German rockers Long Distance Calling have always occupied an interesting musical space—though they started out unabashedly as a post-metal act, their slow slide into post-rock has been so slow that, by the time their eponymous third album was released, almost no one noticed the difference. And that's part of what makes their newest album, 2013's The Flood Inside, so intriguing—the shift into post-rock can no longer be ignored.
To be honest, I'm being a bit generous in using the term post-rock. That's because a lot of the tracks on this album sound more akin to hard rock incidentally sans vocals than post-rock in the pure. That's also signified by the general shortening of their tracks; gone entirely are the longer progressive excursions, replaced by nice, medium-sized chunks of digestible rock. And while they still haven't gone soft, the musical space they occupy is now firmly in the heavily ambiguous grey area where rock meets metal, defying easy classification.
Another change in their sound that's hard to ignore is the addition of a full-time vocalist. The vocal tracks are no longer the token one-offs on their albums—a full half of the tracks on The Flood Inside now include vocals. What's odd about that is that only three of those feature the band's new vocalist Martin Fischer—despite having a vocalist on the band roster, they still managed to find space for a guest to sing.
Actually, it's worth pointing out that The Flood Inside features not one, but six guest musicians. Robot Koch, Alex Komlew, and Mario Cullmann (Fünf Sterne deluxe) provide guest electronics work, Petter Carlsen and Vincent Cavanagh (Anathema) provide guest vocals, and blues guitarist Henrik Freischlader guests on, you guessed it, guitar.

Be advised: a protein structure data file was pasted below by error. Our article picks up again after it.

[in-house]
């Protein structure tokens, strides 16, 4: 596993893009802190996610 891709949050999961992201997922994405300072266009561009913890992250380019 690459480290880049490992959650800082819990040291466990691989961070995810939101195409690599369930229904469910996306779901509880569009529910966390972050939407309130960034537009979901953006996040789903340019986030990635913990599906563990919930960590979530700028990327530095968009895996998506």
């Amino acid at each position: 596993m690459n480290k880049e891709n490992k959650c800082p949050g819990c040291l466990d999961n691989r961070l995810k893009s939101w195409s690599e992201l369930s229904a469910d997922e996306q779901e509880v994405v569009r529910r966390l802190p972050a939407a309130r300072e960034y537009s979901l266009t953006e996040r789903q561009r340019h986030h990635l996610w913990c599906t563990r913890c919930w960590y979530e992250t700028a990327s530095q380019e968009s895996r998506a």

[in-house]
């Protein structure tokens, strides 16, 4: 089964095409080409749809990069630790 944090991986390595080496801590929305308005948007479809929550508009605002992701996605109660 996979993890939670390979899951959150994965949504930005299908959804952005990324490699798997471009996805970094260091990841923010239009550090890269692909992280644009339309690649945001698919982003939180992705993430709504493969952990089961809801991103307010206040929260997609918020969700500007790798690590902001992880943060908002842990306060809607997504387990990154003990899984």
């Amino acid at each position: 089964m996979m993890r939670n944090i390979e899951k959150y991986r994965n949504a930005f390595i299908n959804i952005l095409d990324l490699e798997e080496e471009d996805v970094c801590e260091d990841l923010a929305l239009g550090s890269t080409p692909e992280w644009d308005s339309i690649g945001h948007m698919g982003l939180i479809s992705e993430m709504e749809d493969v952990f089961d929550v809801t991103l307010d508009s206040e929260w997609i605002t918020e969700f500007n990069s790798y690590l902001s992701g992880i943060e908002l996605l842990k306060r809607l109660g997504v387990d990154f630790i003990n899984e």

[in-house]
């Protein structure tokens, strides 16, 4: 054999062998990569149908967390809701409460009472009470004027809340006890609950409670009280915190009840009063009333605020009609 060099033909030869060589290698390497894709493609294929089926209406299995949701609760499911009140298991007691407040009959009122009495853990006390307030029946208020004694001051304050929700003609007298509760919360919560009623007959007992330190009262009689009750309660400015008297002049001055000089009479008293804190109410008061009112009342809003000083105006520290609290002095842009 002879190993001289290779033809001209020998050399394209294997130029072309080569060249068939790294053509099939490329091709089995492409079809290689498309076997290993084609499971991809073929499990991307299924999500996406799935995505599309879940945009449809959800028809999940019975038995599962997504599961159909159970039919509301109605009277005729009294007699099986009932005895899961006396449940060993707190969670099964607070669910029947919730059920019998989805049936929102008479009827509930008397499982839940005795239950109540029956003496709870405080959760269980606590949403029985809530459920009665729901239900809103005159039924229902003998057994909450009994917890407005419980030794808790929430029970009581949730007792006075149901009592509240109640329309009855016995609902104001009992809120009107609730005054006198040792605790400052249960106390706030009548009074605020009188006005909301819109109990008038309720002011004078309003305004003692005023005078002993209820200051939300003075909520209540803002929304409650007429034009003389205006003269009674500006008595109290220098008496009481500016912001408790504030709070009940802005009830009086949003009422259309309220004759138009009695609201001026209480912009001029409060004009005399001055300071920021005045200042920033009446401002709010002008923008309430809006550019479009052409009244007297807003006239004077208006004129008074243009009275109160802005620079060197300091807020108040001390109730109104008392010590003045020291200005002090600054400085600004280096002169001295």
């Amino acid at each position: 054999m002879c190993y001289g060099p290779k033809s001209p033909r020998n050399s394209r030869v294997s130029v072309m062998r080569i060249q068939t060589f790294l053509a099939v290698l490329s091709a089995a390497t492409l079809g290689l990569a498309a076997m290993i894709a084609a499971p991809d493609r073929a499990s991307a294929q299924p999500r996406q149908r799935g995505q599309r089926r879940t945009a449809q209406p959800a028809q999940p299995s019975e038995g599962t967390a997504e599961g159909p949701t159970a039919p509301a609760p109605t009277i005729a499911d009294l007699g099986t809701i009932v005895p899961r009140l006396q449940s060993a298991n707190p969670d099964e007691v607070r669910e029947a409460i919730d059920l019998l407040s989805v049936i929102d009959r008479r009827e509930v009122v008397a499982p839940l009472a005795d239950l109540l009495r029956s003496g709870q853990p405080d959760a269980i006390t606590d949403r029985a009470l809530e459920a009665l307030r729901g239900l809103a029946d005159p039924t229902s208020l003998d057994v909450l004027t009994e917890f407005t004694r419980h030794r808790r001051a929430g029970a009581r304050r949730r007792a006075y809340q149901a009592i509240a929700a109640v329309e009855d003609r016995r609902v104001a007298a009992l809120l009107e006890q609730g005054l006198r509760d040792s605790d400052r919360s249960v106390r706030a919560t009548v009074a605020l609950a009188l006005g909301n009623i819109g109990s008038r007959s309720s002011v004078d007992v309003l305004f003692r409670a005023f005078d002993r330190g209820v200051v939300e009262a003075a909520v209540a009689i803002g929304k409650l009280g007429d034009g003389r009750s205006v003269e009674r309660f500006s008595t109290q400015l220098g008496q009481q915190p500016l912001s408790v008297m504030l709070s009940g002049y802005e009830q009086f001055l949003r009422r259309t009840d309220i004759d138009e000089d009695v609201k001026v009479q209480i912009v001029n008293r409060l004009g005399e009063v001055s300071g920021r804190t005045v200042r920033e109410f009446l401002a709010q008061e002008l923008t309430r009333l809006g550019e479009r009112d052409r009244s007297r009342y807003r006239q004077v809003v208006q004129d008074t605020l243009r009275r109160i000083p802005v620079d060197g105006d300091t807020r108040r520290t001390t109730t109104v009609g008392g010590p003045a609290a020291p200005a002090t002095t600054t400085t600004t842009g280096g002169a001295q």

I know what you're probably thinking: how do Long Distance Calling manage to find time for their own music when they're making space for so many guests to show off? And the answer to that question, disappointingly, is that they don't. The biggest problem with The Flood Inside is that it's not actually a Long Distance Calling album; it's an album of individual musicians with Long Distance Calling playing backup. The tracks that feature the guest musicians are leagues better than the token few that feature the band alone, and that really throws my perceptions of the album way out of whack.
Take the opener “Nucleus” for example. This is probably the strongest track of the entire album (hell, of their entire career), but the band's performance is merely okay. What makes the track as amazing is Freischlader's incredible two-plus minute blues solo over the second half of the track, completely blowing away the rest of the band with his amazingly sensitive performance. “Waves” is another great example. The track is entirely about Mario Cullmann's fantastic electronics work—everything the band themselves have to say is completely incidental to his performance. By way of contrast, tracks like "Ductus" and "The Man Within" that feature the band alone are—and there's no kind way to say this—boring.
Fans of Long Distance Calling will still like The Flood Inside because, honestly, it's still a really good album. But what irks me is that it's not a good album because the band made it that way—it's a good album because they got great performers who pulled it up on all on their own. I'm still going to recommend listening to this, but understand that it frustrates me heavily to do so.
Recommended if you like: Leech, UpCDownC, Toundra
7.0 / 10
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